Many of the rumors you've heard about this place are true. 

Moving to a new city can be frightening and exciting at the same time—especially when it's a busy, "happening" metro like Washington, D.C. While the job opportunities are endless (making it easy to build a solid resume), the city can be intimidating at times. But don't let that fool you out of the decision to make D.C. your home. Here's a list of things you learn when you move to Washington, D.C. 

The traffic and the drivers really are that bad.


Courtesy of FamousDC

No doubt, the drivers are going to be bad no matter where you go, but they're especially bad in D.C. because they are always in a hurry. Make sure you figure out (in advance) how early you need to leave when going somewhere. I once sat in traffic for three whole hours because I failed to effectively plan my exit from the city.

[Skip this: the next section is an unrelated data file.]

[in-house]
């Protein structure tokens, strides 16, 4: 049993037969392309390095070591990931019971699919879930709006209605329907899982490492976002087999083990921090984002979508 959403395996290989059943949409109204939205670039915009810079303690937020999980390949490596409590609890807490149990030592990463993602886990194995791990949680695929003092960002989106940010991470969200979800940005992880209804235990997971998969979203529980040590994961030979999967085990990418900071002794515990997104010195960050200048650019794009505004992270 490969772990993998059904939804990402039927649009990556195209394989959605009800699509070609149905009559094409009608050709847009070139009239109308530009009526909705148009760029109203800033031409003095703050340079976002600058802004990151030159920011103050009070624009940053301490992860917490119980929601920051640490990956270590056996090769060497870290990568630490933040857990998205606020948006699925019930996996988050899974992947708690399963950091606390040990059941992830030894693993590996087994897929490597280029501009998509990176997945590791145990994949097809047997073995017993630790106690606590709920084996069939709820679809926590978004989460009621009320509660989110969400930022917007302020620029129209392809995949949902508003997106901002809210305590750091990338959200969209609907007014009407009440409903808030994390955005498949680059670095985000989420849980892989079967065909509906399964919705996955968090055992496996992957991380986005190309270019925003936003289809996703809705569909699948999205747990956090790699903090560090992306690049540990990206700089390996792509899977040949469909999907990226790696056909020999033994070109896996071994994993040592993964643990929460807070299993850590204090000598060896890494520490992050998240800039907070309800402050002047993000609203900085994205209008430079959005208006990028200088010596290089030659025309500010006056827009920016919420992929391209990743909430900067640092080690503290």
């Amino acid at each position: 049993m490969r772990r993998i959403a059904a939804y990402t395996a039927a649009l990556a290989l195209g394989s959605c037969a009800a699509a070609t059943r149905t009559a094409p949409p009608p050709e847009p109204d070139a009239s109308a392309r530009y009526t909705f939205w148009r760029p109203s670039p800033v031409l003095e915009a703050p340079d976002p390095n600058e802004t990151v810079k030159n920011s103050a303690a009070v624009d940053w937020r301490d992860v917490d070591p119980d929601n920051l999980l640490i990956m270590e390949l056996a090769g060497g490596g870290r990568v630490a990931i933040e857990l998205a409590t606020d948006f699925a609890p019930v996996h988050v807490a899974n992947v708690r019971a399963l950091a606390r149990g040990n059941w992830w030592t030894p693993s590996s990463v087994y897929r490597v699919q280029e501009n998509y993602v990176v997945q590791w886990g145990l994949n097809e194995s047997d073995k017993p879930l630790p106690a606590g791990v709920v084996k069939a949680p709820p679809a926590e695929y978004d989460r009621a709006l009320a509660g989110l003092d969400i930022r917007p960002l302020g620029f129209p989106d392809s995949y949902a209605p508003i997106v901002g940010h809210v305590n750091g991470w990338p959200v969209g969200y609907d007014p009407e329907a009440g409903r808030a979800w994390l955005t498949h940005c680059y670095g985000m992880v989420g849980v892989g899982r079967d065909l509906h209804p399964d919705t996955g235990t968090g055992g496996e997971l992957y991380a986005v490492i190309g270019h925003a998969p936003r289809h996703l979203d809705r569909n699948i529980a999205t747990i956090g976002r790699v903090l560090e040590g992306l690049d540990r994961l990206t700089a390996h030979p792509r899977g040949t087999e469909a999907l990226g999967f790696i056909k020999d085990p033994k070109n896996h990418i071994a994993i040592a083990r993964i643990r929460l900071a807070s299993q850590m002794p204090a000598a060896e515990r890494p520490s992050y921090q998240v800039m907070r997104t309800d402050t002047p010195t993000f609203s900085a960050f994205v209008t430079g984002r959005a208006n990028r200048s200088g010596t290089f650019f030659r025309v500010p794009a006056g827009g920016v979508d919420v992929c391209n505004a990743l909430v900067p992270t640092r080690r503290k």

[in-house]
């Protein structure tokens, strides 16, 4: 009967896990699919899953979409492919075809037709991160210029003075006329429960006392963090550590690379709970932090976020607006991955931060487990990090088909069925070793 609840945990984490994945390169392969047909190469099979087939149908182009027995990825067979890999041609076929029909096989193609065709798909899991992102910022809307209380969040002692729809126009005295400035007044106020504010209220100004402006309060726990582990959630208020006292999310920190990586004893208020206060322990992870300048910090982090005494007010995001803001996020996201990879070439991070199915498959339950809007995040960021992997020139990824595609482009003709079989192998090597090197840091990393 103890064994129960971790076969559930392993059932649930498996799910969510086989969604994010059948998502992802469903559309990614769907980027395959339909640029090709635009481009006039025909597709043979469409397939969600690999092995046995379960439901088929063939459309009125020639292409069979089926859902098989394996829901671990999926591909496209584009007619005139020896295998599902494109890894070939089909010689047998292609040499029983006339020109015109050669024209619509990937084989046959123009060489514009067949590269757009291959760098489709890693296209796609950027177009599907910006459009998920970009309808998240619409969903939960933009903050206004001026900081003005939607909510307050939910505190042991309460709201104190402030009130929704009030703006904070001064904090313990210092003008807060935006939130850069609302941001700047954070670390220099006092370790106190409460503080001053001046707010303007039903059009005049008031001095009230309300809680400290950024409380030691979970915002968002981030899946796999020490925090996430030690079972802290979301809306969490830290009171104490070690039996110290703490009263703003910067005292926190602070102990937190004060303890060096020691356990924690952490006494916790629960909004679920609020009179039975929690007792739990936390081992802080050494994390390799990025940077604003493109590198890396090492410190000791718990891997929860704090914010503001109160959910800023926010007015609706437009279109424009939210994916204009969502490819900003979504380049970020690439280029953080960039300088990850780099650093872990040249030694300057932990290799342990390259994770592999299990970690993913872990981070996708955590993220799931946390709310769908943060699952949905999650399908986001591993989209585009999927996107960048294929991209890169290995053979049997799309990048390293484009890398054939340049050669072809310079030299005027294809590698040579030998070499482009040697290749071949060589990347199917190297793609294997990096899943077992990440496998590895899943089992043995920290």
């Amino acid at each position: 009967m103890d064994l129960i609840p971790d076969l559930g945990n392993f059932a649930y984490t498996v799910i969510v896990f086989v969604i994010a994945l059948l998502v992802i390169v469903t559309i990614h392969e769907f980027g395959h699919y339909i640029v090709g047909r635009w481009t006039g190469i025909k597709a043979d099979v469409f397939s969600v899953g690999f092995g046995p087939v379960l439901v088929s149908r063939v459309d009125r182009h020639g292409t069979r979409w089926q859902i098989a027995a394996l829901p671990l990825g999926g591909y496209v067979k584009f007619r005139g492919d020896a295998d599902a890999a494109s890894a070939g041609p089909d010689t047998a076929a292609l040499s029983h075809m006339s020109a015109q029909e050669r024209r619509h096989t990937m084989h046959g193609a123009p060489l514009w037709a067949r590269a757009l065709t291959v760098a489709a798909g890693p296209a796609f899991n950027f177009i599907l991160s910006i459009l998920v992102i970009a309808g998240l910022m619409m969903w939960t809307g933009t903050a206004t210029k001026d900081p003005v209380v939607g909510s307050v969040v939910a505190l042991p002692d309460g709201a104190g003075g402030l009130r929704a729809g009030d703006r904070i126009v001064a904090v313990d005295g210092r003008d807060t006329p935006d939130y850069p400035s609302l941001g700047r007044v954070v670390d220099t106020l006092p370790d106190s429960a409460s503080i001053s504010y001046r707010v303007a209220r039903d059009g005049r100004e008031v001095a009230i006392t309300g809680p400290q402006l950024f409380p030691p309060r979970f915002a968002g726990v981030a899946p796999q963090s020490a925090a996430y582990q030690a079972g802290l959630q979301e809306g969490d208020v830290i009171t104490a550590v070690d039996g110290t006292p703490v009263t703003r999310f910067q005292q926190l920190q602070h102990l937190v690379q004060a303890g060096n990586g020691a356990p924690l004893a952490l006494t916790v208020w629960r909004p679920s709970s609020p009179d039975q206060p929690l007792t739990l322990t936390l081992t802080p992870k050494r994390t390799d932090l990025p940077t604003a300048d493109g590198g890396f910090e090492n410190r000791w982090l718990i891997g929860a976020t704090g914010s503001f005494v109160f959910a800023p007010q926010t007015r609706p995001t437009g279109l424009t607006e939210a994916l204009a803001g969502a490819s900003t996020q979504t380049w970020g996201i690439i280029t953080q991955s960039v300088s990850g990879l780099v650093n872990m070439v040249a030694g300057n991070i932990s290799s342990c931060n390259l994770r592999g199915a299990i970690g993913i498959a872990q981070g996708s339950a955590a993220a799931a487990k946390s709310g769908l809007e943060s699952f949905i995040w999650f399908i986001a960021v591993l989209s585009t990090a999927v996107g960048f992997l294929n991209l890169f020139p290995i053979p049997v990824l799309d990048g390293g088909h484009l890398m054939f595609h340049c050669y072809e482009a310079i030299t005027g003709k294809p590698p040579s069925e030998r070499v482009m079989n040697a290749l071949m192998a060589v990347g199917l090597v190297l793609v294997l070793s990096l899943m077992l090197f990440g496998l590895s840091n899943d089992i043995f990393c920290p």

There are other methods of transportation.

The city offers buses, taxis, and the Metro to take you to work. (Thank goodness!)

Stand right, walk left.

When traveling in the Metro, you will quickly learn that you stand on the escalator on the right side and walk up the stairs on the left. Don't block the flow of traffic on the left -- that's a big no-no. 

There's more than just politics.

The city has more to offer than just the president, the lawmakers, and all their many minions. D.C. features tons of extraordinary architecture, art, museums, and monuments to see. There are also plenty of really great places to eat

D.C. stays fit.

From biking to work to rowing in the surrounding rivers, residents here do everything they can to stay active.

The Army Chorus and Army Band are a big deal here.

Located in Washington, D.C., the Ft. Meyer Army base has a phenomenal Army Chorus and Army Band. Every 4th of July, they do a show on the Washington Monument lawn, and it's a really big event. 

The cost of living is ridiculous.

I could not find an apartment under $1,200 a month, not including the utilities. I thought there was no way I was going to survive with my tiny income. You will make more money, but you'll also be paying more per month to live here.

The DMV does not stand for Department of Motor Vehicles.

The abbreviation stands for D.C., Maryland, and Virginia. This is just a quick way to refer to the cities in the general region.

What are some of the things you learned when you moved to Washington, D.C.? Let us know in the comments below.